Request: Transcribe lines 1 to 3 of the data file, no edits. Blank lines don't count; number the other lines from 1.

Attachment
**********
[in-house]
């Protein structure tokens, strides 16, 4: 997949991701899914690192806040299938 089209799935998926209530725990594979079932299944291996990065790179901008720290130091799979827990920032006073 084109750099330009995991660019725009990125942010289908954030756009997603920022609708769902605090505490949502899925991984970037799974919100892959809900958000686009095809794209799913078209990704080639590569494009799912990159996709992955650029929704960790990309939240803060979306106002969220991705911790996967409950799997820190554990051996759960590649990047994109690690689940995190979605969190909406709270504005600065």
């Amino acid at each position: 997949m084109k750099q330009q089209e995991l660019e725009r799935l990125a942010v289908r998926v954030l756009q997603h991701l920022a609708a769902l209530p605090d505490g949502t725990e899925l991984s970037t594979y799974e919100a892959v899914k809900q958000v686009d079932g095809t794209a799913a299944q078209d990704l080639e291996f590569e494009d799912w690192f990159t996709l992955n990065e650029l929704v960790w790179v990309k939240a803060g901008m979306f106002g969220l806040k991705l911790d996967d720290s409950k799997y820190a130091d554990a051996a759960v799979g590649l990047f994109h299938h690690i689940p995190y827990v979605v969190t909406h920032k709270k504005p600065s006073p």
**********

[in-house]
């Protein structure tokens, strides 16, 4: 997949991701899914690192806040299938 089209799935998926209530725990594979079932299944291996990065790179901008720290130091799979827990920032006073 084109750099330009995991660019725009990125942010289908954030756009997603920022609708769902605090505490949502899925991984970037799974919100892959809900958000686009095809794209799913078209990704080639590569494009799912990159996709992955650029929704960790990309939240803060979306106002969220991705911790996967409950799997820190554990051996759960590649990047994109690690689940995190979605969190909406709270504005600065």
């Amino acid at each position: 997949m084109k750099q330009q089209e995991l660019e725009r799935l990125a942010v289908r998926v954030l756009q997603h991701l920022a609708a769902l209530p605090d505490g949502t725990e899925l991984s970037t594979y799974e919100a892959v899914k809900q958000v686009d079932g095809t794209a799913a299944q078209d990704l080639e291996f590569e494009d799912w690192f990159t996709l992955n990065e650029l929704v960790w790179v990309k939240a803060g901008m979306f106002g969220l806040k991705l911790d996967d720290s409950k799997y820190a130091d554990a051996a759960v799979g590649l990047f994109h299938h690690i689940p995190y827990v979605v969190t909406h920032k709270k504005p600065s006073p």